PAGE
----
- Clean the mushrooms with a paper towel. Instead of rinsing the mushrooms in water, simply brush them off with a paper towel to get rid of any dirt. “With this recipe, you’re trying to concentrate all that flavor and evaporate any water possible,” Chef Vigorito said, and dousing the mushrooms in water doesn’t help that process.
- Don’t burn the tomato paste. The tomato paste is essential to bringing depth and complexity to the flavors in this dish, but it can be tricky to work with. “Tomato paste has a tendency to burn really, really easily, so you have to continually stir it to make sure that you’re still developing that flavor, but that it’s not just scorching at the bottom,” he explains.
- Make sure the heavy cream is at room temperature. You’ve probably done this before (I sure have): You pull the heavy cream straight out of the fridge and toss it right into the pan only to have it curdle. When prepping the recipe, like when you’re making the fresh pasta, pull the cream out of the fridge and let it sit on the counter. According to Chef, “You want it to kind of be up to room temperature, so that you’re not shocking it” when you add it.
- Fresh garganelli is great, but dried pasta works, too. I get it, making fresh pasta from scratch isn’t always in the cards, so don’t feel bad about using dried pasta in this recipe. Chef Vigorito recommends penne or orecchiette, but added that any kind of short pasta would work.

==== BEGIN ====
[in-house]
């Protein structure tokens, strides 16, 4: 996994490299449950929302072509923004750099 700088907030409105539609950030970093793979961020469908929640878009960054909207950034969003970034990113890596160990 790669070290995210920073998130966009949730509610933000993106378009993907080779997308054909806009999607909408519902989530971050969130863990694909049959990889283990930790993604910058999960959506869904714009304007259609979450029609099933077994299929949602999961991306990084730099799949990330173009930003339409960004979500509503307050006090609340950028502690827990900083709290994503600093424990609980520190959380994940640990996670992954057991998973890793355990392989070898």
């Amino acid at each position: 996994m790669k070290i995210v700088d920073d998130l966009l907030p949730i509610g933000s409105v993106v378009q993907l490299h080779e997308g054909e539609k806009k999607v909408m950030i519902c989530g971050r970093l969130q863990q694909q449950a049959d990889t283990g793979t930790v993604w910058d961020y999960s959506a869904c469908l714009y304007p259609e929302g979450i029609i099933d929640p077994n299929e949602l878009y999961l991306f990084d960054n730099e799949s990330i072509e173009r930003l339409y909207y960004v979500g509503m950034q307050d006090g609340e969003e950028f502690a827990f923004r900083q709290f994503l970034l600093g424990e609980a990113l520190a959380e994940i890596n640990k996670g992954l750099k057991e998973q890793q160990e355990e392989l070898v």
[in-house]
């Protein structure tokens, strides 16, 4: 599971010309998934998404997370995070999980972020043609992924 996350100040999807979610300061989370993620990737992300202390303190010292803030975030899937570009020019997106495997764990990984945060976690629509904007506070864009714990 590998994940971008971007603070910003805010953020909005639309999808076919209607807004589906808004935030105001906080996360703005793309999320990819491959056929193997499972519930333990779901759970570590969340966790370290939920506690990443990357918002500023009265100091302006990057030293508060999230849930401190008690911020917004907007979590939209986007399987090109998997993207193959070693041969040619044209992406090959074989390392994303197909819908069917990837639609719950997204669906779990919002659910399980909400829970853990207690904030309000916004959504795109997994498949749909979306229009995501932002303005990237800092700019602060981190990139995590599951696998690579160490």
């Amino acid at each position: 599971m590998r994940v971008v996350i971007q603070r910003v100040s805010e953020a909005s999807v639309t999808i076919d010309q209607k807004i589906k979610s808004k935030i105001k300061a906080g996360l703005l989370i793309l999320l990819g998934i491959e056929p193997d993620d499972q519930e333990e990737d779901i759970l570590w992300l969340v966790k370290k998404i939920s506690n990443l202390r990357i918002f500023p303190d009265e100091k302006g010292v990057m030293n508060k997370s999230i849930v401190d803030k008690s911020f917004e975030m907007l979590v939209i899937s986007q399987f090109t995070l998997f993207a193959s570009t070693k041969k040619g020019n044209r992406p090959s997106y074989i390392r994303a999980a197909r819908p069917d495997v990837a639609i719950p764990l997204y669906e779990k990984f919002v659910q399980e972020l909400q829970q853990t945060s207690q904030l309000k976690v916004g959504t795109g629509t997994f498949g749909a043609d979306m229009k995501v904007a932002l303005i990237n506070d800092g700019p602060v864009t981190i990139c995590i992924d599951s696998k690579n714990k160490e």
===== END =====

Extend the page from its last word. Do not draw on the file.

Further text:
- Add a splash of mushroom stock at the end. At L’Artusi, they always finish this pasta with a splash of mushroom stock just before serving. You don’t have to do this, but it does add a nice touch. Making the stock is simple: Take the ends of the cremini mushroom stems and cook them down with a little bit of water. Tossing in a little bit of this stock is also a great way to reconstitute the ragu if you want to serve it the next day. —Erin Alexander

  • Prep time 45 minutes
  • Cook time 1 hour
  • Serves 4 to 6
Ingredients
  • For the garganelli:
  • 4 cups all-purpose flour
  • 6 eggs
  • 1 tablespoon extra-virgin olive oil
  • 1/2 cup semolina flour
  • For the mushroom ragu:
  • 2 1/2 pounds cremini mushrooms, cleaned and quartered
  • 1/3 cup extra-virgin olive oil
  • 1 large Spanish onion, diced
  • 1 dash salt, plus more if needed
  • 1/3 cup tomato paste
  • 1 pinch red chili flakes, plus 1 pinch, divided
  • 1 cup dry white cooking wine
  • 1 cup heavy cream
  • 2 tablespoons butter, cut into small pieces
  • 1/4 cup grated Parmesan
  • 1/4 cup pasta water
  • Shaved ricotta salata, for serving
In This Recipe
Directions
  1. For the garganelli: